Client Configuration

Phew, good job making it this far. The host configuration is the hard part- client config is easy, as it basically just consists of finding an RDP or VNC client for your tablet that you like! You're going to want one that covers the following features:

  • Can run the session fullscreen without any permanent toolbars around the session
  • Has reasonable speed and doesn't feel clunky to use
  • Can right click and also click-and-drag

The RDP client I use on Android is Remotix RDP, which is beautiful and has a great UI, but costs $10. A free alternative RDP client is RemoteToGo RDP for Android, which works reasonably well. On iOS, Jump Desktop is a great RDP and VNC client, but it costs $15. PocketCloud Remote Desktop is a good free alternative.

Once you've chosen your RDP or VNC client application, you'll need to configure it to connect to your host. This should be pretty straightforward. You should be able to connect by name, but if that fails, try using the IP address of the host computer instead (which can be found by running ipconfig in Windows and ifconfig in Linux). If you followed my host configuration instructions here, the RDP service on either Windows or Ubuntu will be using port 3389, the default RDP port. If you are having trouble logging in on Windows, try setting the "Domain" value to the name of your host computer, or if there is no Domain value available, prefix your username with the name of your computer followed by a backslash. When using Linux, xrdp shouldn't need a password to connect to the initial session; it'll ask for your credentials once the session is open. Remember to log in as the someuser you created.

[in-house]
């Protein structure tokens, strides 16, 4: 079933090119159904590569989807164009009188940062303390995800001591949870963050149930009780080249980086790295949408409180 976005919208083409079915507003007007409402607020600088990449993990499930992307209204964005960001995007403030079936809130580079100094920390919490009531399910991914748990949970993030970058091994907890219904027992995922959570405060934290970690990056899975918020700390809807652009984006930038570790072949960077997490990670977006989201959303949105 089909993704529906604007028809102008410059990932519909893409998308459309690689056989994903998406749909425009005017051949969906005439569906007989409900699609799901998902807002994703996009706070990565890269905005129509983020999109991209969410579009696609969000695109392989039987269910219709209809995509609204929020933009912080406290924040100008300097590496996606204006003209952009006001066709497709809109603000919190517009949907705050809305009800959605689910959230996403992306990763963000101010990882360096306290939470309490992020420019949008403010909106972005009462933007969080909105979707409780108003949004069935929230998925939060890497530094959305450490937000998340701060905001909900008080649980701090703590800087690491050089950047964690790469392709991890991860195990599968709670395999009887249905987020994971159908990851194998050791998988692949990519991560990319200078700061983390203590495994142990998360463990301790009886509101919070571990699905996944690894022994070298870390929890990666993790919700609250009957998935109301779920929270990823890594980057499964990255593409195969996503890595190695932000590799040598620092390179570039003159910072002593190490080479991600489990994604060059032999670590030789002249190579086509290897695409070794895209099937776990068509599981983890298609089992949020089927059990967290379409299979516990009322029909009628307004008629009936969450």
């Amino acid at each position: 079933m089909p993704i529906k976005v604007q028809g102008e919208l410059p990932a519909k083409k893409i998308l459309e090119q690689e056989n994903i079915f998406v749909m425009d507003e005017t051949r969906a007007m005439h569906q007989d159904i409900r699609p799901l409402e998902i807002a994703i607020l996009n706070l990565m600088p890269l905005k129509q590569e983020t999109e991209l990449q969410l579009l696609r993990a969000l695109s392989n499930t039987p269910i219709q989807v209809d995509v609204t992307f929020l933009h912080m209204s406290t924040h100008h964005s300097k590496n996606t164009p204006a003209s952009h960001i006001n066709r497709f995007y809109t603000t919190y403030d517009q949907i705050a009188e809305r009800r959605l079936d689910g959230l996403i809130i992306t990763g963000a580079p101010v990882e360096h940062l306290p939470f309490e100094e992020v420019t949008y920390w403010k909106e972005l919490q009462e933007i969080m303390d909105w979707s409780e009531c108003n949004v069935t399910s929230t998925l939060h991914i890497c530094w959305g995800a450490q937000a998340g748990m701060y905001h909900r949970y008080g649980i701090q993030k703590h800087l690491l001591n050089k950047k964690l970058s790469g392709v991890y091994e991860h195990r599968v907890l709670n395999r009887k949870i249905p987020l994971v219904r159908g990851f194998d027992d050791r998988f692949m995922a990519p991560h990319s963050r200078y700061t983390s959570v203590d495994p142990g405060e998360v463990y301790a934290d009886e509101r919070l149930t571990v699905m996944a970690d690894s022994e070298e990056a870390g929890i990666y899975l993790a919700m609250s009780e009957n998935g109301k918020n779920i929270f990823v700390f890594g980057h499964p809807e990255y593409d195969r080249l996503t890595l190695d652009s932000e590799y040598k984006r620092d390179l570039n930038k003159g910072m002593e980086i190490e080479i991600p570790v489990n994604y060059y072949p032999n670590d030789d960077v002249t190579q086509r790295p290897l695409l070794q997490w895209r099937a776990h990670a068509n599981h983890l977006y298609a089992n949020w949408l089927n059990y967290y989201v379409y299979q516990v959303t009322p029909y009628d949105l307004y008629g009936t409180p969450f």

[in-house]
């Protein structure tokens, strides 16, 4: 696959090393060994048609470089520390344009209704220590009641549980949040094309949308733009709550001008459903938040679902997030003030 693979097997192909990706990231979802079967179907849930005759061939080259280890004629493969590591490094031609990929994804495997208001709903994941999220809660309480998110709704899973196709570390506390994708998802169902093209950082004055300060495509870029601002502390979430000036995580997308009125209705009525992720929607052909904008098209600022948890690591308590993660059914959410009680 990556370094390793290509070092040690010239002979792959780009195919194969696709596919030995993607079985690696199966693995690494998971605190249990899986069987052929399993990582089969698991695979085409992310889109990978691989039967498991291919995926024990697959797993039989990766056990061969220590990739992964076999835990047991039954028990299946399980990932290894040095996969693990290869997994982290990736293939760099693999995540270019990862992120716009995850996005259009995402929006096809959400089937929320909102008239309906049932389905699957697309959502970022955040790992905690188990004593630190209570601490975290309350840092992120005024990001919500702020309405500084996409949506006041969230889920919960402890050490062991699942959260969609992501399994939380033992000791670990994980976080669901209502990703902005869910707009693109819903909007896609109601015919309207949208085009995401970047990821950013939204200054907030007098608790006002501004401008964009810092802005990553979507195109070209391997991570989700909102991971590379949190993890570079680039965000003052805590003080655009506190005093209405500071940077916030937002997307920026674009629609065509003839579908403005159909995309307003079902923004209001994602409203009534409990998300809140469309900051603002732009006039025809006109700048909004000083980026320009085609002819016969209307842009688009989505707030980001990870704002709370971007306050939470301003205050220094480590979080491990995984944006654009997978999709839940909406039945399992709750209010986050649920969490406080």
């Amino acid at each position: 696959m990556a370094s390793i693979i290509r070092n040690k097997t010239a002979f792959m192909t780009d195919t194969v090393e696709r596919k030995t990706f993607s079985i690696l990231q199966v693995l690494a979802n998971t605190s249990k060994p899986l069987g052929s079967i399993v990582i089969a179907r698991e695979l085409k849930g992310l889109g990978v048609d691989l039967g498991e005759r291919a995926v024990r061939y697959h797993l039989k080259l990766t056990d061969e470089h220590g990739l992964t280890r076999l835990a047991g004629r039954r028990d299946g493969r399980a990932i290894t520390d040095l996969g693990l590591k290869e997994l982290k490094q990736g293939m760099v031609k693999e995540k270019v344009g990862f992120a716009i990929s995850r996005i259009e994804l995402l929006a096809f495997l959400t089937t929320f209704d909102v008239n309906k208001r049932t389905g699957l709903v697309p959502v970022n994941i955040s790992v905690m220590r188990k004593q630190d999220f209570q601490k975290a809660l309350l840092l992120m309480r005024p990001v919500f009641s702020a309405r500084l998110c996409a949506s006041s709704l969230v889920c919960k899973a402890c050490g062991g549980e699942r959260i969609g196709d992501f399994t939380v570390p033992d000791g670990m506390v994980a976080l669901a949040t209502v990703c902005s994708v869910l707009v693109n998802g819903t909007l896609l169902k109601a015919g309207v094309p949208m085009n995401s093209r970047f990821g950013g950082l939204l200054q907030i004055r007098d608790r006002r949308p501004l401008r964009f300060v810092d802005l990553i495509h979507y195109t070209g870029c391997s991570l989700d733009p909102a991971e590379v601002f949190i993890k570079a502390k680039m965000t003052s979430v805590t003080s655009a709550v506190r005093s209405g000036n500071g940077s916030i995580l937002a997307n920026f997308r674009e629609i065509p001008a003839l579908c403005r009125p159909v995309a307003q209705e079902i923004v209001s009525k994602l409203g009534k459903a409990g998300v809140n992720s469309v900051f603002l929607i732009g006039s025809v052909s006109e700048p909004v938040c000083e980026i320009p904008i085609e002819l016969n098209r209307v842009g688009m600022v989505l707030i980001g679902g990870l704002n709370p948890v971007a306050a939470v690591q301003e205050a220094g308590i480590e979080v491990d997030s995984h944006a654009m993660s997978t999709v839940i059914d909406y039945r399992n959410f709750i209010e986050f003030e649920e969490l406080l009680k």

Once you're in the session and logged in, all you have to do is the following:

  • On Windows: Run Taskbar Eliminator, Run your AutoHotkey script, open the application you want to use on your tablet, then hold the Window key and right click that application.
  • On Ubuntu: Right click the desktop to access the menu, run the application you want to use on your tablet, then resize it to the size of your desktop, right click the top border of that application, and remove the window decorator.

That's it! You're done! It's over! Now have fun doing whatever it is you wanted to do on your tablet so badly that you went through all this trouble.